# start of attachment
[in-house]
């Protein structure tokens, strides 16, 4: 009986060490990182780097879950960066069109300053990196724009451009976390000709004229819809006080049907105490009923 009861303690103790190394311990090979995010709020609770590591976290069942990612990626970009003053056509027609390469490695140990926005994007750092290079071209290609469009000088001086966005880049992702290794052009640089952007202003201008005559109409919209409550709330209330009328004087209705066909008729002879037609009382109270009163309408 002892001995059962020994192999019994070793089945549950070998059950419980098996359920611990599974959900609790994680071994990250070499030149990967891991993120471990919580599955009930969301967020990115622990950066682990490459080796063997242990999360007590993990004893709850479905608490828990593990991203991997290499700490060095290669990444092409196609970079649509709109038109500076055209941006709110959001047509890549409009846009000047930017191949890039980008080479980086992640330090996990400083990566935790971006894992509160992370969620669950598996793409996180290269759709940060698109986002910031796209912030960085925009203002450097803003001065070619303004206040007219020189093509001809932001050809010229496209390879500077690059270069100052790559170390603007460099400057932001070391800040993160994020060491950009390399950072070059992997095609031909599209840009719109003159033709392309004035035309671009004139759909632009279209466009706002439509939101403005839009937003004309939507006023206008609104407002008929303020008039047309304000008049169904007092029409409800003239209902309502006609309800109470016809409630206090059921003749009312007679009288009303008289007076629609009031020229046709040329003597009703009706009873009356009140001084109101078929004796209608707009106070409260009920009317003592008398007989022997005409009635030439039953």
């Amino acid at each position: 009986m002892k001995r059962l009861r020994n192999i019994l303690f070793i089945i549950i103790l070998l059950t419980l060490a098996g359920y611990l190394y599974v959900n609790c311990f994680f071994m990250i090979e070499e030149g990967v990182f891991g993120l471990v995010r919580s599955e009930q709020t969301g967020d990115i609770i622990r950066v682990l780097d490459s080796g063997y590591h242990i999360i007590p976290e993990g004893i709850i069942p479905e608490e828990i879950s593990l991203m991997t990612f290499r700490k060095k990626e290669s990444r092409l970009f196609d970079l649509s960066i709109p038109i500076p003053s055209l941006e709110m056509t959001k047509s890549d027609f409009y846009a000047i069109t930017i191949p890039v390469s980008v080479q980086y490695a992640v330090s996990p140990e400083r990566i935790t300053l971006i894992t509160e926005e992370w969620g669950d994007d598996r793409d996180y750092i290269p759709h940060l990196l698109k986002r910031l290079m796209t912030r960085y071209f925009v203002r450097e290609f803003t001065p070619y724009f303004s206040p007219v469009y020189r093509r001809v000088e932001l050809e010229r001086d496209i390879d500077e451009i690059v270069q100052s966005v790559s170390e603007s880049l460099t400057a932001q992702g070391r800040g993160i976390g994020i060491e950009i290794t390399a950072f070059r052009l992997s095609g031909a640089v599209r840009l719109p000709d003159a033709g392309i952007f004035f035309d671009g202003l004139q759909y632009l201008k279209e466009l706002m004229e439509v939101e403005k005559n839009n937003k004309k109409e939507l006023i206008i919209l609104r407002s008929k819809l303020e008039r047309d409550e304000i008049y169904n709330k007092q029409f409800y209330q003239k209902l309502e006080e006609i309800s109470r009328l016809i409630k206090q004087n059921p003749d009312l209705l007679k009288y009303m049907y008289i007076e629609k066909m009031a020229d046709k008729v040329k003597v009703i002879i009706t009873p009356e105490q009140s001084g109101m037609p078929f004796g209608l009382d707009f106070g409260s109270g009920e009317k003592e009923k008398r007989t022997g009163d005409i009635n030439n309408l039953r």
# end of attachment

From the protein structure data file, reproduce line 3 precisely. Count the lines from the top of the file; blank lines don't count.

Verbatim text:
């Amino acid at each position: 009986m002892k001995r059962l009861r020994n192999i019994l303690f070793i089945i549950i103790l070998l059950t419980l060490a098996g359920y611990l190394y599974v959900n609790c311990f994680f071994m990250i090979e070499e030149g990967v990182f891991g993120l471990v995010r919580s599955e009930q709020t969301g967020d990115i609770i622990r950066v682990l780097d490459s080796g063997y590591h242990i999360i007590p976290e993990g004893i709850i069942p479905e608490e828990i879950s593990l991203m991997t990612f290499r700490k060095k990626e290669s990444r092409l970009f196609d970079l649509s960066i709109p038109i500076p003053s055209l941006e709110m056509t959001k047509s890549d027609f409009y846009a000047i069109t930017i191949p890039v390469s980008v080479q980086y490695a992640v330090s996990p140990e400083r990566i935790t300053l971006i894992t509160e926005e992370w969620g669950d994007d598996r793409d996180y750092i290269p759709h940060l990196l698109k986002r910031l290079m796209t912030r960085y071209f925009v203002r450097e290609f803003t001065p070619y724009f303004s206040p007219v469009y020189r093509r001809v000088e932001l050809e010229r001086d496209i390879d500077e451009i690059v270069q100052s966005v790559s170390e603007s880049l460099t400057a932001q992702g070391r800040g993160i976390g994020i060491e950009i290794t390399a950072f070059r052009l992997s095609g031909a640089v599209r840009l719109p000709d003159a033709g392309i952007f004035f035309d671009g202003l004139q759909y632009l201008k279209e466009l706002m004229e439509v939101e403005k005559n839009n937003k004309k109409e939507l006023i206008i919209l609104r407002s008929k819809l303020e008039r047309d409550e304000i008049y169904n709330k007092q029409f409800y209330q003239k209902l309502e006080e006609i309800s109470r009328l016809i409630k206090q004087n059921p003749d009312l209705l007679k009288y009303m049907y008289i007076e629609k066909m009031a020229d046709k008729v040329k003597v009703i002879i009706t009873p009356e105490q009140s001084g109101m037609p078929f004796g209608l009382d707009f106070g409260s109270g009920e009317k003592e009923k008398r007989t022997g009163d005409i009635n030439n309408l039953r």